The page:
BUSINESS & ECONOMY

Asm. O’Scanlon: Current Budget Has One of the Lowest Gaps

Legislators met for the Assembly Budget Committee hearing today. Assemblyman Declan O’Scanlon told NJTV News Managing Editor Mike Schneider that Gov. Chris Christie is making pension payments at higher rates and more consistently than anyone in the last 25 years in New Jersey.

“I am reassured from what I heard from the treasurer. This is one of the lowest gaps in the past three years and it’s not, as these gaps go, it’s not different than previous history of these gaps. When people are estimating a $34.4 billion budget, you are never going to have people be spot on. There is always going to be a difference. This gap is not unusual,” said O’Scanlon. “We have heard people complaining about these gaps over that past few years. We hear the same thing every time and somehow it works out so the administration builds budgets that are resilient enough to deal with any shortcomings and they had to over the years. They have done so responsibly so it doesn’t worry me in the least.”

O’Scanlon said that members of the administration are projecting growth so they don’t have to take the money from anywhere to fill any gaps if they are correct in their estimates. He said that if the administration is incorrect in their estimates, then they do have to find the money somewhere and they have been very effective going through the year managing spending. He said that he has not heard anyone complain that their budgets were cut mid year and they’ve dealt with the gaps — trimming here and there where perhaps money wasn’t going to be spent with lapses. O’Scanlon said that is how it works and it has worked very effectively under the current administration.

The administration is projecting a $34.4 billion budget to the penny is like landing a helicopter on a tall building in a wind storm, meaning that they will never be exactly spot on, said O’Scanlon. He said the administration has been pretty close consistently and any time that they have been off, they figured out how to deal with the difference. He said that when Christie first came into office, he had to fill a $2 billion gap and leading up to that, O’Scalnlon’s friends on the other side of the aisle didn’t seem to think any mid-year corrections were necessary.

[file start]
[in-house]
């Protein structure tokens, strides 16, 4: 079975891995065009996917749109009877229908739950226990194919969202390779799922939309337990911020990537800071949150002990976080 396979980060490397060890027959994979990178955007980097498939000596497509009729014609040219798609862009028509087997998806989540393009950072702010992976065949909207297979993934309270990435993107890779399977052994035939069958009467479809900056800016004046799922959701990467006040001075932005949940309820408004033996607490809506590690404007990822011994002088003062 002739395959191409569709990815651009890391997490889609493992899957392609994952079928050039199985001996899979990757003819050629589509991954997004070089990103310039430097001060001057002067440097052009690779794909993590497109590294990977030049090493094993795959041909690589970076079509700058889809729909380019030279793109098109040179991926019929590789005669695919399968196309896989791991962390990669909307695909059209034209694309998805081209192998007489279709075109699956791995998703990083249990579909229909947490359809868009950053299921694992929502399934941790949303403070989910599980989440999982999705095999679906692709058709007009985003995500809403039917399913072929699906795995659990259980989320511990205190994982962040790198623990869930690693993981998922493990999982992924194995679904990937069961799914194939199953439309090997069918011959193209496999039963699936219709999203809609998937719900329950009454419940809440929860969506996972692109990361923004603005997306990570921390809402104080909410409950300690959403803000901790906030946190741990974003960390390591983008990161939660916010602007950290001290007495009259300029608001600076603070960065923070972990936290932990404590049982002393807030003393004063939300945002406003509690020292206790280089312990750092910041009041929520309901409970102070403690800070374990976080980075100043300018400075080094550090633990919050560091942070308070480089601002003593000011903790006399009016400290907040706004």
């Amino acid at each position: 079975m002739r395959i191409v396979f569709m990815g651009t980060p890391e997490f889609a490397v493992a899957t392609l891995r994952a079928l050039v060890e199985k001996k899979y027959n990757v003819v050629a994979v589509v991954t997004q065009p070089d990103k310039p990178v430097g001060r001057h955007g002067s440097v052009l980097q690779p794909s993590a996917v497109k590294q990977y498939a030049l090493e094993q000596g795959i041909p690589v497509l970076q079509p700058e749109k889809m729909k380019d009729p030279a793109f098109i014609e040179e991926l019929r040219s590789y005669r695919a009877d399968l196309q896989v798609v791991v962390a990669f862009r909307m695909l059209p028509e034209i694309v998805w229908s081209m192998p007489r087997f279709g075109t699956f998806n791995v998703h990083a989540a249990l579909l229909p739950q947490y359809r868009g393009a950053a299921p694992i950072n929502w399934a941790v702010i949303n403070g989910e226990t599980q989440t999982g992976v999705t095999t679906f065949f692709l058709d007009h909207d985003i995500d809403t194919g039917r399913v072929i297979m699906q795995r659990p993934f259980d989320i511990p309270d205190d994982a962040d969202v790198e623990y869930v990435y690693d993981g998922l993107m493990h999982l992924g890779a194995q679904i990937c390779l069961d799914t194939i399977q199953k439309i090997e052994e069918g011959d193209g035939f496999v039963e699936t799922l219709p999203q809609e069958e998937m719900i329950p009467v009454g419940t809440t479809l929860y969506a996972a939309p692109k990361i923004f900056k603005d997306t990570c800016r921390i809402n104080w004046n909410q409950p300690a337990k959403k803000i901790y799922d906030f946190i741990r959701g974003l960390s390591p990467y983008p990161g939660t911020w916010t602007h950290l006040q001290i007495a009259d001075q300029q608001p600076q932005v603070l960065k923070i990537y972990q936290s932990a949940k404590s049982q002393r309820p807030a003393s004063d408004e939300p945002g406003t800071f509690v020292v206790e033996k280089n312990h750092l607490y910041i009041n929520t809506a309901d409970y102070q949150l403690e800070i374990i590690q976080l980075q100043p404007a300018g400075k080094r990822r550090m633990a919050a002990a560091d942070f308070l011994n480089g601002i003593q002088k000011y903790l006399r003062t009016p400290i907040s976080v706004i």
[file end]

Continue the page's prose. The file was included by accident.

There were downgrades coming from Wall Street and O’Scanlon said that those downgrades are more of a result of the policies of the past 10 years than the policies of last four. He said that Christie has, if anything, improved the outlook going forward. He said an examination of the reasons some of the ratings agencies give for some of those downgrades shows they’re not aware that the pension payments were going to ramp up. O’Scanlon said that if those companies they did their homework, they would find the legislators are on track to do exactly that and will be at the full pension payment in 2018, but until they get to that point, more pension debt is going to occur.

“That’s unfortunately the way that it has got to be because we can’t manufacture another $2 billion out of thin air without devastating other areas of the budget. Christie is making pension payments at a higher rate and more consistent rate than anyone in past 25 years of history in New Jersey. Those things will help us,” said O’Scanlon. “We do have a growing pension obligation that Christie has said that we need to talk about and our friends on the other side of the aisle said we don’t need to talk about it so you can’t on the one hand in all consistency say that we shouldn’t talk about our growing pension obligation and on the other hand complain about rating agencies and concerns. You can’t do both. If you are going to solve the one, you have to discuss the other. Christie’s door is wide open and no one has walked right through it other than Republicans.”